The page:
The latest on the massive General Fund deficit from CalculatedRisk harkens back to the writings of by E. Cary Brown in the 1950’s where he noted that the actual deficit depends both on the state of fiscal policy and the size of the GDP gap. During a return to full employment, it is possible for the actual deficit to decline even as the structural deficit rises.
If one goes back about four years, the argument that part of the deficit was attributable to being below full employment was quite plausible. But when I heard Robert Novak declare that we had a structural surplus during a Capital Gang episode aired late in 2002, I had to question where he got such an absurd notion. Later I realized that Novak was relying on The Deficit Dance where Lawrence Kudlow starts with the unified deficit and then tries to estimate the GDP gap by what would have been a sensible procedure had he averaged the 6 to 7 quarters of annualized GDP gap figures rather than summed them. For anyone to think the GDP gap was $2 trillion in 2002 is beyond dumb. Of course, the current archived version was editted to read:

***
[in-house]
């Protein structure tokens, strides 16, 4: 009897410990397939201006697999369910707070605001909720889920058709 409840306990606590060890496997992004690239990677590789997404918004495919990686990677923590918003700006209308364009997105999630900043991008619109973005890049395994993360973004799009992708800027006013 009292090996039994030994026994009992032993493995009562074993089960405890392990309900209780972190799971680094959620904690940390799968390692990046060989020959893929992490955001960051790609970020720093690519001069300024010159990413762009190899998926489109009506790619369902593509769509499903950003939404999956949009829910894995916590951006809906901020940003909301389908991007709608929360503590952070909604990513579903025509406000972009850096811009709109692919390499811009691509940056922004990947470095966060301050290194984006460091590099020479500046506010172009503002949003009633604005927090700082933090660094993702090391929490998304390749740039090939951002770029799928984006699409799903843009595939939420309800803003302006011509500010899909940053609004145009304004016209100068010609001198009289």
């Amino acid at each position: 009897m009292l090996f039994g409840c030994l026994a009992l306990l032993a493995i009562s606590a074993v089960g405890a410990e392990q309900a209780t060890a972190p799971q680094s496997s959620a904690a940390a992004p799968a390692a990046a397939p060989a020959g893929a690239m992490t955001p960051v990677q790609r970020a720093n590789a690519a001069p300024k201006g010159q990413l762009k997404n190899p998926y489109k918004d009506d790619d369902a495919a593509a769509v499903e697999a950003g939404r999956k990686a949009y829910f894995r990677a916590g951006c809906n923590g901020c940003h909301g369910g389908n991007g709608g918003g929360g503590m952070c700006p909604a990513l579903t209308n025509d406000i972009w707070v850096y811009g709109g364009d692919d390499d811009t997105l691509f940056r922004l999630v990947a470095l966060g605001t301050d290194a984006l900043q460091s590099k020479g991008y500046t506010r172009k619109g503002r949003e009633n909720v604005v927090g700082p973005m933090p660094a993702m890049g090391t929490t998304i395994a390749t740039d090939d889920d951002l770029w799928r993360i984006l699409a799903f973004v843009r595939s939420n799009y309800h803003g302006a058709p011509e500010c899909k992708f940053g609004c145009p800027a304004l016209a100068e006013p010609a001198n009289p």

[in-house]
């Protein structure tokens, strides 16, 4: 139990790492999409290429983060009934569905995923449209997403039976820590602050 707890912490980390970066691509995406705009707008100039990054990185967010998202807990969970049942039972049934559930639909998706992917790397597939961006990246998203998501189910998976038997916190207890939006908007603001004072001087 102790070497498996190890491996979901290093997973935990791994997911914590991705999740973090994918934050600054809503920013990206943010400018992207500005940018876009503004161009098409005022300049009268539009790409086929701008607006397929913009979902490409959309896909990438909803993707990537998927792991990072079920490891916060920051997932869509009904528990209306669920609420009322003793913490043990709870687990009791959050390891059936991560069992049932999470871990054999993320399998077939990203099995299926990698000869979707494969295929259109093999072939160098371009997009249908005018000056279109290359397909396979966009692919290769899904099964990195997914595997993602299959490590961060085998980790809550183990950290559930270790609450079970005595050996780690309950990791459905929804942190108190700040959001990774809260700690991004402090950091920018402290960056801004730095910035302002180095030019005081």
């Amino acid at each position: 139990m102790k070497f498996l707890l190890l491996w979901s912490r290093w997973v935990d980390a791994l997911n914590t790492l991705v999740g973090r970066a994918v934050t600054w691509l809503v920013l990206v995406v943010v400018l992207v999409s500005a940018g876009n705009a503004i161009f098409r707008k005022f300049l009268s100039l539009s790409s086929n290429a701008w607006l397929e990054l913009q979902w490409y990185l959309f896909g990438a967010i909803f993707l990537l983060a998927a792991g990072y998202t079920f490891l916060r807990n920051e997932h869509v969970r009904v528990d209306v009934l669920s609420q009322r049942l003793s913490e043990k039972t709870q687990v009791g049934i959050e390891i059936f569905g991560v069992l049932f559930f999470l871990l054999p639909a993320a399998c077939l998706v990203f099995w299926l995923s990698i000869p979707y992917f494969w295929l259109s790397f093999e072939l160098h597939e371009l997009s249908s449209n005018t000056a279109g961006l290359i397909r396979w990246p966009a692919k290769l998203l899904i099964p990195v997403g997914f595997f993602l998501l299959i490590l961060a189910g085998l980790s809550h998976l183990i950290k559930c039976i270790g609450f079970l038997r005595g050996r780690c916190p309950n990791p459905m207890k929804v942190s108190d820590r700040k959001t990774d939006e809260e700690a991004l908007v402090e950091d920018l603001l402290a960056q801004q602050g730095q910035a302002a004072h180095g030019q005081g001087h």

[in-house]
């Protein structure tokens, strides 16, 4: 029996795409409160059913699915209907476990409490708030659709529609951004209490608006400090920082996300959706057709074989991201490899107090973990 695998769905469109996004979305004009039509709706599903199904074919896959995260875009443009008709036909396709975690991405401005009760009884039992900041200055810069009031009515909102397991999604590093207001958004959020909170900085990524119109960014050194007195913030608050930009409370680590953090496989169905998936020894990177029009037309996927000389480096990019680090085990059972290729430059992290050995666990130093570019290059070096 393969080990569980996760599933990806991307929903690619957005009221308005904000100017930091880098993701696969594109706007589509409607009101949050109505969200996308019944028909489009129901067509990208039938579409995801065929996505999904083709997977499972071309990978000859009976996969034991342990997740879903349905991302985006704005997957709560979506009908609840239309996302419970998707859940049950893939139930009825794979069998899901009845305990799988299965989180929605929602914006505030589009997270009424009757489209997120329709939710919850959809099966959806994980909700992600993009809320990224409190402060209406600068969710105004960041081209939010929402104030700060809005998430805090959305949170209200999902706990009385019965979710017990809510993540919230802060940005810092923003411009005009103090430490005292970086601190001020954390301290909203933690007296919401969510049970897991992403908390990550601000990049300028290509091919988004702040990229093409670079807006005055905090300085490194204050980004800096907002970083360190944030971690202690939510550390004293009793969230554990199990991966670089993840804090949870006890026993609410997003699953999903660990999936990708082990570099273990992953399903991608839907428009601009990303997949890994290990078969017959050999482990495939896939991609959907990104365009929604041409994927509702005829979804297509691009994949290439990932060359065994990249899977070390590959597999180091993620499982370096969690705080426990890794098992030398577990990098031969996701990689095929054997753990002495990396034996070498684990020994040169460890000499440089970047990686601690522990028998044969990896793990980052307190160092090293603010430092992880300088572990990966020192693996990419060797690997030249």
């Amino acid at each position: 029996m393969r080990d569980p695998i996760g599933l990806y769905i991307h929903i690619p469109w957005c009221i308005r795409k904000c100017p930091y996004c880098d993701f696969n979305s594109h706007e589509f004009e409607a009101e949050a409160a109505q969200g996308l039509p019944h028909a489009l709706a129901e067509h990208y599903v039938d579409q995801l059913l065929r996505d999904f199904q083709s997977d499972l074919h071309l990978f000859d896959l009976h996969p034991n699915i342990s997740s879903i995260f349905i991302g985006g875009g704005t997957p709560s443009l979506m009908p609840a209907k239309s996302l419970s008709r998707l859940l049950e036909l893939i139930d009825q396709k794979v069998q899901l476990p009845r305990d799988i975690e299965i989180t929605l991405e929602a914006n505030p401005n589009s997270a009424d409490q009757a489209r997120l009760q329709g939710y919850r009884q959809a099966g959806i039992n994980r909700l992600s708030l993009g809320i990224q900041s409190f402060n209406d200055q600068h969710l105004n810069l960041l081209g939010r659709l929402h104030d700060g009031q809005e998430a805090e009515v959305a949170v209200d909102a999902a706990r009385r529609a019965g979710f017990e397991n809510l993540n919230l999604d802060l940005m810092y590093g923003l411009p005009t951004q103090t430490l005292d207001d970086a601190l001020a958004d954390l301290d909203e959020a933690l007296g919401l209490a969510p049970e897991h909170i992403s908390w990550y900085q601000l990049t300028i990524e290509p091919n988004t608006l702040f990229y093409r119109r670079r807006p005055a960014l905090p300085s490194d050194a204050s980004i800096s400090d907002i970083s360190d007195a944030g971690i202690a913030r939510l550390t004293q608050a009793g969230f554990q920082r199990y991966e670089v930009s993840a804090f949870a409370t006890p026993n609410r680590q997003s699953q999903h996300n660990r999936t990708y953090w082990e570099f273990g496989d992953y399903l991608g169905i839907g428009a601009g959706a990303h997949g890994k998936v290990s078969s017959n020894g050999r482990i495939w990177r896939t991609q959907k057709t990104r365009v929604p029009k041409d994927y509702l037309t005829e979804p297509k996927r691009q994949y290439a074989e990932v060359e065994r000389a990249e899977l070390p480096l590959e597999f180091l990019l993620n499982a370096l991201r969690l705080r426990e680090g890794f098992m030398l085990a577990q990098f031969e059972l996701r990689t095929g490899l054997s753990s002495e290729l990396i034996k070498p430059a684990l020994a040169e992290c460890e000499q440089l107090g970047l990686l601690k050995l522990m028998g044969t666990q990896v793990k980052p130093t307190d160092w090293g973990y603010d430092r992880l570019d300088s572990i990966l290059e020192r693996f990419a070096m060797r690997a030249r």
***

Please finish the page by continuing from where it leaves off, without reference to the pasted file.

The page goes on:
Cumulatively, over the past two years, the loss of potential GDP comes to $1.95 trillion — a considerable amount.
But even this figure is not valid as his own procedure of estimating the GDP gap would have produced a figure that was less than $400 billion per year. Also note that Kudlow did not extend this edit down to the next paragraph as he took his 18% taxrate and multiplied it not by $1 trillion but by almost $2 trillion to get his alleged $350 billion plus per year loss in tax revenues.
After one’s head stops spinning at all of this Kudlow Konfusion, let’s ask what is the GDP gap today? Some economists argue it is zero, which would mean the structural deficit equals the current deficit. A few of us think there is a small output gap, but that would still mean a large structural deficit that is not going to be closed by fiscal stimulus. Now you might wonder why CalculatedRisk and I would argue for long-term fiscal restraint given the possibility of an upcoming recession. Actually, I’m hoping for a return to the aggregate demand policies of 1993 where the fiscal authorities convinced the Federal Reserve to lower interest rates with a promise of gradual fiscal restraint. Alas, the current macro-mix is just the opposite.